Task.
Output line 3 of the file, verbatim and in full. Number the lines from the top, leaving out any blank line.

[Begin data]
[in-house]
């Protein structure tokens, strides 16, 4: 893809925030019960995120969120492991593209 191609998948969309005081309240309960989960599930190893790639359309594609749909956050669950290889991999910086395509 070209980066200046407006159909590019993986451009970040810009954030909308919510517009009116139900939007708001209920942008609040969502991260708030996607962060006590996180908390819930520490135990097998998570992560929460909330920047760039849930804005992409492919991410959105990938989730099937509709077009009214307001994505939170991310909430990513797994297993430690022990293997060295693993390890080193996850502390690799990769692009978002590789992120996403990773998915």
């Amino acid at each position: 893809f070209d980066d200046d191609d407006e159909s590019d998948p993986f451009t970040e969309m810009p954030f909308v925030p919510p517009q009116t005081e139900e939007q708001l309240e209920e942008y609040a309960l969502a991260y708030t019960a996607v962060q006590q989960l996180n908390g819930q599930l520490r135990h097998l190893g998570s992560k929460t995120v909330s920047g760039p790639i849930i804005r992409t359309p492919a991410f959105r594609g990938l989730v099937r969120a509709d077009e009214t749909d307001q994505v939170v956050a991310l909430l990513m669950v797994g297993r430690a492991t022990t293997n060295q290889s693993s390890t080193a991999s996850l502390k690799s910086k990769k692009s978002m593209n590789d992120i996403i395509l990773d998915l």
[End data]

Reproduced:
């Amino acid at each position: 893809f070209d980066d200046d191609d407006e159909s590019d998948p993986f451009t970040e969309m810009p954030f909308v925030p919510p517009q009116t005081e139900e939007q708001l309240e209920e942008y609040a309960l969502a991260y708030t019960a996607v962060q006590q989960l996180n908390g819930q599930l520490r135990h097998l190893g998570s992560k929460t995120v909330s920047g760039p790639i849930i804005r992409t359309p492919a991410f959105r594609g990938l989730v099937r969120a509709d077009e009214t749909d307001q994505v939170v956050a991310l909430l990513m669950v797994g297993r430690a492991t022990t293997n060295q290889s693993s390890t080193a991999s996850l502390k690799s910086k990769k692009s978002m593209n590789d992120i996403i395509l990773d998915l």